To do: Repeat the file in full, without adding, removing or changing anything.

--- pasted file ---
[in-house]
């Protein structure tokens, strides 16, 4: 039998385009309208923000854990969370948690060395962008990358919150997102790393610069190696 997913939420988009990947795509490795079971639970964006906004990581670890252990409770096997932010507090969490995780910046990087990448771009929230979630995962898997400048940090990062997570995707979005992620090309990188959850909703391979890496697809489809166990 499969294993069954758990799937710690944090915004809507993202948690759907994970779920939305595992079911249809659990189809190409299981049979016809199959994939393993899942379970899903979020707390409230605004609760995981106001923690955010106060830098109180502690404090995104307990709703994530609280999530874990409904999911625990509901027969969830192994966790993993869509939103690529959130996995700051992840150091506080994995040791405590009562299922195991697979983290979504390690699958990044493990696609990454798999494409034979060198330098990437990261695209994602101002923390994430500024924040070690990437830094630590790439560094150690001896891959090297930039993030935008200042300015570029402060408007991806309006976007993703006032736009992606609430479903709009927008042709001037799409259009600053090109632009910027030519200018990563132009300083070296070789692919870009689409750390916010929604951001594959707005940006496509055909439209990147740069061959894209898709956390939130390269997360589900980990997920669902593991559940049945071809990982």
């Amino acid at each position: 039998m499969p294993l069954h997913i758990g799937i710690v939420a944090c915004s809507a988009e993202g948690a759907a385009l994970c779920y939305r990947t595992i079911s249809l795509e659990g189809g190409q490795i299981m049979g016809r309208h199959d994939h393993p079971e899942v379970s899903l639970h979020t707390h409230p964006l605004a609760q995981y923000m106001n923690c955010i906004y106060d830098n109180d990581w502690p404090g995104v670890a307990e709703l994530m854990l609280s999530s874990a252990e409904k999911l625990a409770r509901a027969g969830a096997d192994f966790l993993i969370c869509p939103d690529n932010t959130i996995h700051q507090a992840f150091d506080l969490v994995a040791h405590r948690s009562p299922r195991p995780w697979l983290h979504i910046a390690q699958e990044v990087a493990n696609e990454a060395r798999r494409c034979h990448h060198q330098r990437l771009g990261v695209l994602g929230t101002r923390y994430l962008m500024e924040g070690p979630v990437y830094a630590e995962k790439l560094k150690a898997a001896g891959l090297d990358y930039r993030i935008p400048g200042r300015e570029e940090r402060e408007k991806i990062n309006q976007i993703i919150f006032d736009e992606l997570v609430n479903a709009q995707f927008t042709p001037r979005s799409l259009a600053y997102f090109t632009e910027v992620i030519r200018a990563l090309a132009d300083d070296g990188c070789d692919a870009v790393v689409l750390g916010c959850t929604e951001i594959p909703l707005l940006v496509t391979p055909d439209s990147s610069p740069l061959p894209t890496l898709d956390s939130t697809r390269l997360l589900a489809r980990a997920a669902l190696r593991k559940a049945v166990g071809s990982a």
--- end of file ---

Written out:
[in-house]
């Protein structure tokens, strides 16, 4: 039998385009309208923000854990969370948690060395962008990358919150997102790393610069190696 997913939420988009990947795509490795079971639970964006906004990581670890252990409770096997932010507090969490995780910046990087990448771009929230979630995962898997400048940090990062997570995707979005992620090309990188959850909703391979890496697809489809166990 499969294993069954758990799937710690944090915004809507993202948690759907994970779920939305595992079911249809659990189809190409299981049979016809199959994939393993899942379970899903979020707390409230605004609760995981106001923690955010106060830098109180502690404090995104307990709703994530609280999530874990409904999911625990509901027969969830192994966790993993869509939103690529959130996995700051992840150091506080994995040791405590009562299922195991697979983290979504390690699958990044493990696609990454798999494409034979060198330098990437990261695209994602101002923390994430500024924040070690990437830094630590790439560094150690001896891959090297930039993030935008200042300015570029402060408007991806309006976007993703006032736009992606609430479903709009927008042709001037799409259009600053090109632009910027030519200018990563132009300083070296070789692919870009689409750390916010929604951001594959707005940006496509055909439209990147740069061959894209898709956390939130390269997360589900980990997920669902593991559940049945071809990982």
């Amino acid at each position: 039998m499969p294993l069954h997913i758990g799937i710690v939420a944090c915004s809507a988009e993202g948690a759907a385009l994970c779920y939305r990947t595992i079911s249809l795509e659990g189809g190409q490795i299981m049979g016809r309208h199959d994939h393993p079971e899942v379970s899903l639970h979020t707390h409230p964006l605004a609760q995981y923000m106001n923690c955010i906004y106060d830098n109180d990581w502690p404090g995104v670890a307990e709703l994530m854990l609280s999530s874990a252990e409904k999911l625990a409770r509901a027969g969830a096997d192994f966790l993993i969370c869509p939103d690529n932010t959130i996995h700051q507090a992840f150091d506080l969490v994995a040791h405590r948690s009562p299922r195991p995780w697979l983290h979504i910046a390690q699958e990044v990087a493990n696609e990454a060395r798999r494409c034979h990448h060198q330098r990437l771009g990261v695209l994602g929230t101002r923390y994430l962008m500024e924040g070690p979630v990437y830094a630590e995962k790439l560094k150690a898997a001896g891959l090297d990358y930039r993030i935008p400048g200042r300015e570029e940090r402060e408007k991806i990062n309006q976007i993703i919150f006032d736009e992606l997570v609430n479903a709009q995707f927008t042709p001037r979005s799409l259009a600053y997102f090109t632009e910027v992620i030519r200018a990563l090309a132009d300083d070296g990188c070789d692919a870009v790393v689409l750390g916010c959850t929604e951001i594959p909703l707005l940006v496509t391979p055909d439209s990147s610069p740069l061959p894209t890496l898709d956390s939130t697809r390269l997360l589900a489809r980990a997920a669902l190696r593991k559940a049945v166990g071809s990982a």